Fitness is one of the most powerful things we have control of in our lives. It can take you to places you’ve never imagined, and it can take you out of situations you never want to be in. Here is a true story of how fitness did just that.
Meet Matt Lockwood, a 6-foot, 184-pound athletic, smart and personable medical sales rep from Ohio. You can find Matt always in shape, working out, running, working and most of all, you will probably find him smiling and talking with whoever is around him. As an athlete his entire life, Matt always made fitness a priority. He ate the right foods, worked his ass off and made sure he stayed in tip-top shape. He knew that fitness was important, but he had no idea just how important it was. His doctors say that his fitness level is the reason he is able to walk, talk and function today.
Last year, Matt Lockwood went through the most tragic day of his 36-year-old life. In a matter of moments, Matt went from enjoying one of the most beautiful views you could ever find, to finding himself buried in sand and rocks at the bottom of a 30-foot cliff, and paralyzed. In a matter of moments, Matt’s life completely changed forever.
This is a true story of motivation; comeback and an unending quest to get back what life had taken from him (temporarily).
It was summer of 2016, and Matt was outside enjoying an end-of-summer vacation in Vancouver, British Columbia. Vancouver is one of the most beautiful places to visit on earth. He had finally made the trip there, and could not be more excited to spend time with his friends and explore everything Vancouver had to offer. –Ben Boudro
Here is Matt’s story, told by him. When you see “BB” that’s me, Ben Boudro, telling you the view from my end.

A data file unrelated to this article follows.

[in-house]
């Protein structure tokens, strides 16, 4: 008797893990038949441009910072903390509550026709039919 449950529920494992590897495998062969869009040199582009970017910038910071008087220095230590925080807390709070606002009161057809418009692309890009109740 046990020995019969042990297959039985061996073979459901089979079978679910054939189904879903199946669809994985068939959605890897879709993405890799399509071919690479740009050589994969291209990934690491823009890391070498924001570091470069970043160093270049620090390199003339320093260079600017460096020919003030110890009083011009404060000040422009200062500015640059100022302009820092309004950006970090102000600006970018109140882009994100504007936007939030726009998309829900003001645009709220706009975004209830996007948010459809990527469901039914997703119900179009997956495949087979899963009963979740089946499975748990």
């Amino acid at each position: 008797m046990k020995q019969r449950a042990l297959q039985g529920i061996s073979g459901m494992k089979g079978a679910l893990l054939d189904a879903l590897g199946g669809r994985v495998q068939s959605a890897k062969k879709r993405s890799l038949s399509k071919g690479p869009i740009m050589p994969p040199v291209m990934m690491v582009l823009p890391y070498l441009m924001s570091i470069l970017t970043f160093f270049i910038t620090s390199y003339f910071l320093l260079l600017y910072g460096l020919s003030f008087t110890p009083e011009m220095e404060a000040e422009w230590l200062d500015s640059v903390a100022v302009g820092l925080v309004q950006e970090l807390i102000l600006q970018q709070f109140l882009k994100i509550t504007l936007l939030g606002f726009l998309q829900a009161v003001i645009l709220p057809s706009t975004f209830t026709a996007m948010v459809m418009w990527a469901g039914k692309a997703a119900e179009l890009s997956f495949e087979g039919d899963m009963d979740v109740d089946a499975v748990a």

After dinner, my friends and I walked into a park across the street that was located on the beautiful bay in Vancouver. The entire bay area of Vancouver has cliffs and bluffs surrounding it. We were tossing a Frisbee back and forth, just enjoying the night. My buddy overthrew the Frisbee, so I ran to go get it. Because it had gotten dark, I didn’t realize that I was in a dangerous area. The next thing I remember is that I was at the bottom of a 30-foot cliff.
BB: He had fallen 30 feet down into rocks, sand, trees and dirt.
I would go in and out of consciousness for brief moments at a time. I was aware of what had happened, but my arms were pinned behind my back and my face was buried in the dirt. I was unable to move, and it felt like there was a knife stabbed into my back. I could hear my friends yelling my name from the top, and I could see flashlights coming out toward me through the trees.
For some reason, there was a peace that came over me.
Due to the terrain, I was taken by hovercraft across the bay to an awaiting ambulance. The paramedics said I was awake and responsive the entire ride to the hospital and while being assessed in the ER. I have no memory of any of this. They found a subdural hematoma (collection of blood outside the brain), and I was taken in for emergency surgery to relieve the pressure and stop the bleeding.
They kept me in a drug-induced coma until 4:00 p.m. the next day, and my next memory is being handcuffed to a hospital bed with a breathing tube in my mouth. When I woke, the medical staff immediately informed me I had been in an accident, that I had already received brain surgery, and I would require an additional surgery for the C6 burst fracture in my neck. I was paralyzed on the right side of my body, and my future was uncertain.
Six days later, I went back into surgery to address the C6 fracture and hopefully alleviate the neuropathic pain.
What was it like at first?